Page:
Film Courage: Where did you grow up?
Nathan Oliver: I grew up in Maine and stayed here until I was 18. After that I moved to North Carolina and then to Montreal, Quebec for just shy of a decade. My home life was pretty topsy-turvy but loving. I lived with my mom and brother through poverty and isolation in Northern Maine. That isn’t so pleasant but it’s part of who I am and I embrace it.
Film Courage: Which one of your parents do you resemble most?
Nathan: I physically resemble my father. My stubbornness and temperament is very much from my mother’s side of the family.
Film Courage: Did your parents lend support toward creativity or encourage another type of career/focus?
Nathan: Oh my, yes! Both of my parents have been instrumental in helping me get to where I am today. At first my mother was pushing me hard to be a lawyer or go in to politics but I never had the stomach for it. So I opted for the more gentle blood and guts cinema that has shaped my vision and voice through the years. My father has consistently told me to keep going even when what I was making was just terrible. They both reminded me that it is ok to fail but not to give up.
Film Courage: What were your plans after high school?
Nathan: My plans after high school were to drop everything and get to Los Angeles where I was going to convince everyone that I was a big star just ready to pop. I already knew that I wanted to be a filmmaker and thought of myself as already being one. Then my mother stepped in, reminded me firmly of the importance of an education, and so I went to school.
First I was at Cape Fear Community College under Duke Fire for a year. That was great! I had free access to gear and no restraints on content. His focus was purely on DOING SOMETHING. After a year of that, I was accepted to the Mel Hoppenheim School of Cinema at Concordia University in Montreal. This program was much more restrictive but in a way that forced me to focus on what the importance of zeroing in on the art of making movies was. Making sure that you treated your content, whatever that may be, as an expression and extension of yourself and less a means to an end.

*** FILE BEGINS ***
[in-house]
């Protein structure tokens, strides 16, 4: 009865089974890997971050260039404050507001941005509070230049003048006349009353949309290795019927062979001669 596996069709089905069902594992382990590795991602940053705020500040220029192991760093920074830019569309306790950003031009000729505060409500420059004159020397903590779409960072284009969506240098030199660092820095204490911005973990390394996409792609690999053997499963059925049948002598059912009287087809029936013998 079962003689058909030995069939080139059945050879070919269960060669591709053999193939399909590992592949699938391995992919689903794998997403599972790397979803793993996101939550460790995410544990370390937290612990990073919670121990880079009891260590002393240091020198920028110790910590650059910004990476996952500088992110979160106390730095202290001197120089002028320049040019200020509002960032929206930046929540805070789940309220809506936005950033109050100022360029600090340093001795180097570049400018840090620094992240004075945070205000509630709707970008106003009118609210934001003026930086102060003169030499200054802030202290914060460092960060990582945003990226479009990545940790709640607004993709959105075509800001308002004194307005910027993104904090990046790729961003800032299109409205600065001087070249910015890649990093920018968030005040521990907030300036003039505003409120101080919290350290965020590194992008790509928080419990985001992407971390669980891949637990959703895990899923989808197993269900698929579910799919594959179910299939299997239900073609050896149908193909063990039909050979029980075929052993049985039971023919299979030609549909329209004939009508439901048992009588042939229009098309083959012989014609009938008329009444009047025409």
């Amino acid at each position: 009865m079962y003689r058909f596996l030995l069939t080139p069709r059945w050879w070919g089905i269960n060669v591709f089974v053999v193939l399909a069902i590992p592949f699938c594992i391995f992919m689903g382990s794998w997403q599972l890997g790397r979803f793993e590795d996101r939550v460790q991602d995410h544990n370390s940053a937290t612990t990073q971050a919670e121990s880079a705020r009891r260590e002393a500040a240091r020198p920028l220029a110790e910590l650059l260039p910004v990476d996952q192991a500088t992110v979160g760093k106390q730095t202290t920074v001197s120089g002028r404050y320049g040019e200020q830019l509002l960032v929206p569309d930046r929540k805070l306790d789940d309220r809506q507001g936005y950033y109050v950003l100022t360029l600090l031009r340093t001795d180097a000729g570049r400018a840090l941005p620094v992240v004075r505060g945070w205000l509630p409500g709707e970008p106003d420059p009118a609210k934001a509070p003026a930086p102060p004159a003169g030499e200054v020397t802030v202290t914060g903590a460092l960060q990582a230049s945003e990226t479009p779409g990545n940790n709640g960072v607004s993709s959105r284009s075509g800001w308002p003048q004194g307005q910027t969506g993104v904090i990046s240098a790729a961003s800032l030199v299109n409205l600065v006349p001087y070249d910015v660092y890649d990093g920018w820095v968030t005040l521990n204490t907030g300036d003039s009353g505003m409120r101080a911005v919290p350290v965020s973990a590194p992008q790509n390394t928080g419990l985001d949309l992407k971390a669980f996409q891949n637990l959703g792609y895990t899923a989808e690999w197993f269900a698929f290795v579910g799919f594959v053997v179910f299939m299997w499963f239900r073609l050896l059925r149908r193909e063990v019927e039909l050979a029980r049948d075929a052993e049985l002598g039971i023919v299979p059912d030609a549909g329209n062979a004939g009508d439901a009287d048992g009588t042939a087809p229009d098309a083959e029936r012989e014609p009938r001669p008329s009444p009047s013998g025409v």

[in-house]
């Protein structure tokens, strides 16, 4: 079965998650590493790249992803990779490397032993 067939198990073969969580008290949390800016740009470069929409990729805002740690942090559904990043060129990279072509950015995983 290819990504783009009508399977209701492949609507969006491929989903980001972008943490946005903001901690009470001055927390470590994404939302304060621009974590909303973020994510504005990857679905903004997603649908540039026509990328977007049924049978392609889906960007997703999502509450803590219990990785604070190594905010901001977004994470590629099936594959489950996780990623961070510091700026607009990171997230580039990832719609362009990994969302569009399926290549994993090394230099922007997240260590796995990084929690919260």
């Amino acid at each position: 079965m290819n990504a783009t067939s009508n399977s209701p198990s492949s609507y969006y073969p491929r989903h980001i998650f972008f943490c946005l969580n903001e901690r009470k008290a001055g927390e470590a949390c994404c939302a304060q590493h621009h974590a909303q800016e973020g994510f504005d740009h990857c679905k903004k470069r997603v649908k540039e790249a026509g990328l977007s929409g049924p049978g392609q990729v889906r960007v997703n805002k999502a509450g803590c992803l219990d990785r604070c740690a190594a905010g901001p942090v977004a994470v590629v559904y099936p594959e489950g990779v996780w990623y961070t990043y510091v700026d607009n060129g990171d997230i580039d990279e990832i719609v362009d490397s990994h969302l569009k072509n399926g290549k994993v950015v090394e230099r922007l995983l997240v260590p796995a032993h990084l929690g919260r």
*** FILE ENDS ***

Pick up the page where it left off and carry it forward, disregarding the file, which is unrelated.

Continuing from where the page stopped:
Then the school hired me to run their equipment depot and studio spaces. I did that for a few years while freelancing as a grip/swing/electric for massive productions rolling through the city. Also, during that time I figured out that what I really wanted to do was tell stories. Good stories. I wanted to be in charge of the reaction.
After my time there I relocated to Maine and have been pushing foreword ever since!
Film Courage: What makes Maine’s artists unique?
Nathan: Accessibility. The people here are open to interaction. They want collaboration. They want each other to do good work and make a splash. They give the same support that they get and keep their art alive by keeping it open. In Portland, every first Friday of the month, they host an Art Walk downtown where artists collect on the streets and show what they can do. The youngest dance with fire and paint with spray paint. The more seasoned set up booths as far as the eye can see to exhibit what they do. And more importantly, people show up.
Film Courage: Horror film that scared you the most as a kid?
Nathan: I wasn’t really little but when I saw Event Horizon in the theater. Holy crap.
Film Courage: Favorite scene from a horror movie?
Nathan: Right now my favorite scene from a horror movie is the wood-splinter/eye-ball scene from Lucio Fulci’s Zombie. It’s one of the few that I can revisit in my mind over and over and still feel uncomfortable about. That is effective. The tribal thumping in the background, the extreme close-up of the eye, the jagged organic splintering of the shard of wood moving ever closer. The anticipation of penetration, like sex, can drive you mad and leave you pale.